Tomorrow our team takes a look at making a first pass on our robot’s must do, could do, and won’t do list. We also are planning on starting prototyping, field build and anything else we can think of!


Day Two

Today was the second day in our kick off journey, to start the day we got our whole team together and discussed what our robot must do, could do, and won’t do. After an hour of back and forth we come up with this preliminary list. The placement of actions on this list is not final, items will move around as we learn more information(from prototyping, outside sources, etc…) Also this list is not ranked/ordered in any way.

Must Do

  • Get Mobility Points in auto
  • Never Die on Field
  • Never Tip
  • Score Preload in Auto
  • Retract Intake So We Don’t Get G204’s
  • Floor Cone Intake
  • Move Sideways
  • Dock and Engage in Auto and Teleop
  • Score Cones High + Mid + Low in Teleop
  • Push Cubes to Low
  • Scoring Alignment Assist
  • Buddy Dock and Engagement
  • Not Get Stuck

Could Do

  • Floor Cube Intake
    • If we do Floor Cube Intake We must
    • Score Cube High and Mid
    • Be Gentle With Cubes(Don’t Pop)
  • Automated Scoring Alignment
  • Teleop Docking Engage assistance
  • Score additional game pieces in auto

Won’t Do

  • YEEEEET (Shoot Cubes)
  • Have a mechanism that prevents us from getting pushed

This discussion also resulted list of questions that we want to find the answers to. These answers will possibly move items around the above list.

  • Look at slider position relative to goals
  • Figure out how hard it is to dock and engage on the charge station with another robot. Now make the other driver nervous and under time pressure. How hard is it?
  • Understand the durability of a cube
  • How to intake cones
  • How well does our swerve drive base go up a charge station?

In addition to this list of things to figure out we also identified the next tasks, starting on the field build and brainstorming how to solve actions on our must do list.

After we finished our lists we let the students decide if they wanted to opt into continuing brainstorming/prototyping or go to their departments and start work there.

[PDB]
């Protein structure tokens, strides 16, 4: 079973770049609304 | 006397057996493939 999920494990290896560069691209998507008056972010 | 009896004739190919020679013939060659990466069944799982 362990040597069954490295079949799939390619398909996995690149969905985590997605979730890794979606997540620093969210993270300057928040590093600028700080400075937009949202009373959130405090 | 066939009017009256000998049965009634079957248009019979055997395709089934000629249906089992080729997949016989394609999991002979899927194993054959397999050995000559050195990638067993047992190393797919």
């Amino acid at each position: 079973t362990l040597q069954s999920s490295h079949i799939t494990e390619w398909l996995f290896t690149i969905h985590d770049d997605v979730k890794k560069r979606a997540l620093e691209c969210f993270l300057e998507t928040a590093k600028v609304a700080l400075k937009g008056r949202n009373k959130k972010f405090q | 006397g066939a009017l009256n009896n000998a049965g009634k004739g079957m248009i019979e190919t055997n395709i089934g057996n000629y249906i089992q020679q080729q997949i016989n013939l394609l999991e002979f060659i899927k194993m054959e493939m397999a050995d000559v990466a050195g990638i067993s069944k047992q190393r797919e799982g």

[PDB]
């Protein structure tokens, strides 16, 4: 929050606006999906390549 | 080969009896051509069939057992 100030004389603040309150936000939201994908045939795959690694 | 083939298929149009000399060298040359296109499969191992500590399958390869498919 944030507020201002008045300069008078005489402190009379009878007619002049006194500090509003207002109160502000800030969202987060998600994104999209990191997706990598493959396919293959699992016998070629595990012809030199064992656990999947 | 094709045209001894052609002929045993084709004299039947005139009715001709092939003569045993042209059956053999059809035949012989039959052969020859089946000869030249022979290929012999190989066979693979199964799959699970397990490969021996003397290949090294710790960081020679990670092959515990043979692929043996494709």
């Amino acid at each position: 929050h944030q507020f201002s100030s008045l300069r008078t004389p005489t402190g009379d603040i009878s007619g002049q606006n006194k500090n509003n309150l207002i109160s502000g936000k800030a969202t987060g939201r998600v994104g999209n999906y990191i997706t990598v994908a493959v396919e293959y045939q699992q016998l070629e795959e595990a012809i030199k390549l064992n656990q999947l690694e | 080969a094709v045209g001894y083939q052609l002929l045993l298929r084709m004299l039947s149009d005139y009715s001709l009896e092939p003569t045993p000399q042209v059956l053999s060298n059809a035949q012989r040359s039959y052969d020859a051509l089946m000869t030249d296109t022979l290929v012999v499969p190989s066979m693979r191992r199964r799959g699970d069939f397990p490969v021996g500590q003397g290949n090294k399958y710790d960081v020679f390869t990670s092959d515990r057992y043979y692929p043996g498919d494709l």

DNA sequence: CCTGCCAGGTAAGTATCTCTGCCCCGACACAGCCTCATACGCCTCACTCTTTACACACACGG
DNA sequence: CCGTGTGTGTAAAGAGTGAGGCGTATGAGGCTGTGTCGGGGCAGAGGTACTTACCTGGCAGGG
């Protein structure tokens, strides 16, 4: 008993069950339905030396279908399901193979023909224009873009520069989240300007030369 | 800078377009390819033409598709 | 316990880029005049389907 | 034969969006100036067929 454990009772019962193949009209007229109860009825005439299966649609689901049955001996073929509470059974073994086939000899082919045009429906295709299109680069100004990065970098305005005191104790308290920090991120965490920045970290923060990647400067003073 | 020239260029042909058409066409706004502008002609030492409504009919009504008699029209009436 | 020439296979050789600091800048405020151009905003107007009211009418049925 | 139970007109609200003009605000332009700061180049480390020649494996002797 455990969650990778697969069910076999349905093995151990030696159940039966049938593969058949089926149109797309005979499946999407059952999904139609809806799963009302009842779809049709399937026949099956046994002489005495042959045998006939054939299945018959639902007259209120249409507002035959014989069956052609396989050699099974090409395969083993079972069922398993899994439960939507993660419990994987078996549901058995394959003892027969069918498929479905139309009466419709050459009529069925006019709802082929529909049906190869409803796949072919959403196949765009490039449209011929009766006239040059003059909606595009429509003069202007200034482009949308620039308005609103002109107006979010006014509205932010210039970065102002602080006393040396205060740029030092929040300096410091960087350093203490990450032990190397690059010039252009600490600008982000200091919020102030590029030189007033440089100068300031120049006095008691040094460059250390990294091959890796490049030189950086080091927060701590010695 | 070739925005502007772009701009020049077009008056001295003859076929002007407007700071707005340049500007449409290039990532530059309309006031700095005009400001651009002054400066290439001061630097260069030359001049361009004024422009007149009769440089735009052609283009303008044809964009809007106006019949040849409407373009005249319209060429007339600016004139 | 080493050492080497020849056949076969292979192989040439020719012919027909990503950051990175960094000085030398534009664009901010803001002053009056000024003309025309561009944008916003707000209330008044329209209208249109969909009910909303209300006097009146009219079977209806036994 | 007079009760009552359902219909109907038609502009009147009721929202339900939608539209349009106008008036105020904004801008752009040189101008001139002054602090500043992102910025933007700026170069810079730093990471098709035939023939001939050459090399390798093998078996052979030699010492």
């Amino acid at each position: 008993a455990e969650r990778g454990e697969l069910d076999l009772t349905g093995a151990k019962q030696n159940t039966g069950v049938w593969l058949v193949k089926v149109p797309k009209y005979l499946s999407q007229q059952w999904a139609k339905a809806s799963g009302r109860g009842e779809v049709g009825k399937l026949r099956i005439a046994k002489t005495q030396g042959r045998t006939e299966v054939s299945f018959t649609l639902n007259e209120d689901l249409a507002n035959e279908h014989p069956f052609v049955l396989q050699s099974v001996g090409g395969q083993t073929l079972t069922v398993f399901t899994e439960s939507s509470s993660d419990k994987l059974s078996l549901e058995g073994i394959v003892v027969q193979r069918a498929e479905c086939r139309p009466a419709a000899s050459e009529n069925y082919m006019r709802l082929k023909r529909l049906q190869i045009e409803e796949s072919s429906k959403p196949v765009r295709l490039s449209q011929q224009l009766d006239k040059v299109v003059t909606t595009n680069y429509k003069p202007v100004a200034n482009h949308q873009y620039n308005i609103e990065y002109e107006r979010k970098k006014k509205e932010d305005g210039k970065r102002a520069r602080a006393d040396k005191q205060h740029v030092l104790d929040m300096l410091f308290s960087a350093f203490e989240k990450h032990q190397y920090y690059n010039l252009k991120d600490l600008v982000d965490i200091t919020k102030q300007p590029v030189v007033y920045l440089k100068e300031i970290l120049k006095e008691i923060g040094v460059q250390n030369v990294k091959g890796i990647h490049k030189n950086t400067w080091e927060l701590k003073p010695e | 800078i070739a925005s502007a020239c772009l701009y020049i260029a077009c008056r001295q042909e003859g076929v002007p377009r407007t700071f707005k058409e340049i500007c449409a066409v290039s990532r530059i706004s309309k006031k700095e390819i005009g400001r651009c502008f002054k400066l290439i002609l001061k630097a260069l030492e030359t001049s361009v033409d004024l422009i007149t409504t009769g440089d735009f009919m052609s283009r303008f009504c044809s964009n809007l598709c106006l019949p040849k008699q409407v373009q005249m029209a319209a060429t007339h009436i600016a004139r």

This allowed us to start building two wooden outer grids, and one coop grid. We are also planning on building the field(metal and poly carbonate) version of the charging station. This didn’t get started today, but we looked at the material list and made a shopping list.

Organized Chaos?


To start the brainstorming session we gathered into small groups and then assigned which tasks each group was responsible for brainstorming ideas on. Then each group found different ideas and created a power point slide to share with the entire group.


We used the ideas presented by the groups to come up with a list of different ways to solve actions. Then we reformed into larger groups to start prototyping. We had one group focus on overhead roller cone intake, another group focus on vertical roller intake, and the last group focus on buddy docking and engaging.


First thing we did to prototype was trying to intake cubes and cones with our 2022 robot. This worked better than expected.

Good Intake

Sharp Makes Cube Sad

Well it worked better than expected until we tried to shoot the cube for the second time and cut the poor cube open in two spots. There is a vex double pulley on the cargo delivery subsystem of the 2022 robot, these flanges are a little too sharp for the cubes. I guess we know more about cube durability now!

The horizontal rollers didn’t work as well for the cones. The compliant wheels had enough grip but the current configuration doesn’t connect with the cone geometry well.


We managed to start putting together a few different intake prototypes but only had time to test the vertical roller intake today. The prototype was tested on cones and cubes with out any reconfiguration.


A Very Inflated Cube

MKi4 Swerve Testing

The next item we tested was the ability of our MKi4 drive base to drive up a 15° incline, a stand in for a tilted charge station.

Our swerve drive test bed is a 24″ square currently with out any bumpers. The first two tests we drove up and then let off the controls, the drive motors were in coast mode.